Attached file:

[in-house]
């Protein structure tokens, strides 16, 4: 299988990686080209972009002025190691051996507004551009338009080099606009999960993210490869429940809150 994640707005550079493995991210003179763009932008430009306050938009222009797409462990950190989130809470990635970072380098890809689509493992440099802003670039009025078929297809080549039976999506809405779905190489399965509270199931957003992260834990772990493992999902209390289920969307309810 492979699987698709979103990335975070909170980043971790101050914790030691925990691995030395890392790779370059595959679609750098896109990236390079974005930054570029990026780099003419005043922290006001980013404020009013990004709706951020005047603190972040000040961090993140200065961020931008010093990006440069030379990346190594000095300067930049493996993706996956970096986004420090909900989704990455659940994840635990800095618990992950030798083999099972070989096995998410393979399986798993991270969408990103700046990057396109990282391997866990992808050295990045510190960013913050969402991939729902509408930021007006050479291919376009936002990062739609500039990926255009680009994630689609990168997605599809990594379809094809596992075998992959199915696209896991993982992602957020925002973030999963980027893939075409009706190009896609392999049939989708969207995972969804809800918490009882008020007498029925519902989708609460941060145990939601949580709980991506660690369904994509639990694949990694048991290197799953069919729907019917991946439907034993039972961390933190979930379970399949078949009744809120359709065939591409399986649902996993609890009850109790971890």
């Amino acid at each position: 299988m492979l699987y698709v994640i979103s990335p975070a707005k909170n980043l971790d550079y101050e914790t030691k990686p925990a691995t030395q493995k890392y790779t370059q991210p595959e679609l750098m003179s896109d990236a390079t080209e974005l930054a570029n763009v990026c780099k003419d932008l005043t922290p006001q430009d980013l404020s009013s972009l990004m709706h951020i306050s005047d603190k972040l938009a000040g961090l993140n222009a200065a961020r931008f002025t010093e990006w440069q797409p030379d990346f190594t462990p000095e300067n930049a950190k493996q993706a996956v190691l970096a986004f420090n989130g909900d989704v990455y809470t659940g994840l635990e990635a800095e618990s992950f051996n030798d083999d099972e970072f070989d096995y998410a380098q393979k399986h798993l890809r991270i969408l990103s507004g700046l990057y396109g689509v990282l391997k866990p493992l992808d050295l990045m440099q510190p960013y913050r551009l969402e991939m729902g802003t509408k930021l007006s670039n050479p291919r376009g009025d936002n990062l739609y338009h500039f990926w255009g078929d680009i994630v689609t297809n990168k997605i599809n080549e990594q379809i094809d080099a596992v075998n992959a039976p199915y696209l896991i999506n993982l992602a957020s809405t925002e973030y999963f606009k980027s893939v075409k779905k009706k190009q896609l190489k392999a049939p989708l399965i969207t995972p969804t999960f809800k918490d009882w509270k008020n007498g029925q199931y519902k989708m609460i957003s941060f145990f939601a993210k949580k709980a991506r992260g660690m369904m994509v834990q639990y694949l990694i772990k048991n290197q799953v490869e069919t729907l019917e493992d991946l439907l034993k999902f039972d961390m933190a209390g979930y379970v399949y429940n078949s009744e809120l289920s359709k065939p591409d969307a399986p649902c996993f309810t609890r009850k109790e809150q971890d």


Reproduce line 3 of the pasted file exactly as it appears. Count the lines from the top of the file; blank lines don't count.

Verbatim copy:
């Amino acid at each position: 299988m492979l699987y698709v994640i979103s990335p975070a707005k909170n980043l971790d550079y101050e914790t030691k990686p925990a691995t030395q493995k890392y790779t370059q991210p595959e679609l750098m003179s896109d990236a390079t080209e974005l930054a570029n763009v990026c780099k003419d932008l005043t922290p006001q430009d980013l404020s009013s972009l990004m709706h951020i306050s005047d603190k972040l938009a000040g961090l993140n222009a200065a961020r931008f002025t010093e990006w440069q797409p030379d990346f190594t462990p000095e300067n930049a950190k493996q993706a996956v190691l970096a986004f420090n989130g909900d989704v990455y809470t659940g994840l635990e990635a800095e618990s992950f051996n030798d083999d099972e970072f070989d096995y998410a380098q393979k399986h798993l890809r991270i969408l990103s507004g700046l990057y396109g689509v990282l391997k866990p493992l992808d050295l990045m440099q510190p960013y913050r551009l969402e991939m729902g802003t509408k930021l007006s670039n050479p291919r376009g009025d936002n990062l739609y338009h500039f990926w255009g078929d680009i994630v689609t297809n990168k997605i599809n080549e990594q379809i094809d080099a596992v075998n992959a039976p199915y696209l896991i999506n993982l992602a957020s809405t925002e973030y999963f606009k980027s893939v075409k779905k009706k190009q896609l190489k392999a049939p989708l399965i969207t995972p969804t999960f809800k918490d009882w509270k008020n007498g029925q199931y519902k989708m609460i957003s941060f145990f939601a993210k949580k709980a991506r992260g660690m369904m994509v834990q639990y694949l990694i772990k048991n290197q799953v490869e069919t729907l019917e493992d991946l439907l034993k999902f039972d961390m933190a209390g979930y379970v399949y429940n078949s009744e809120l289920s359709k065939p591409d969307a399986p649902c996993f309810t609890r009850k109790e809150q971890d």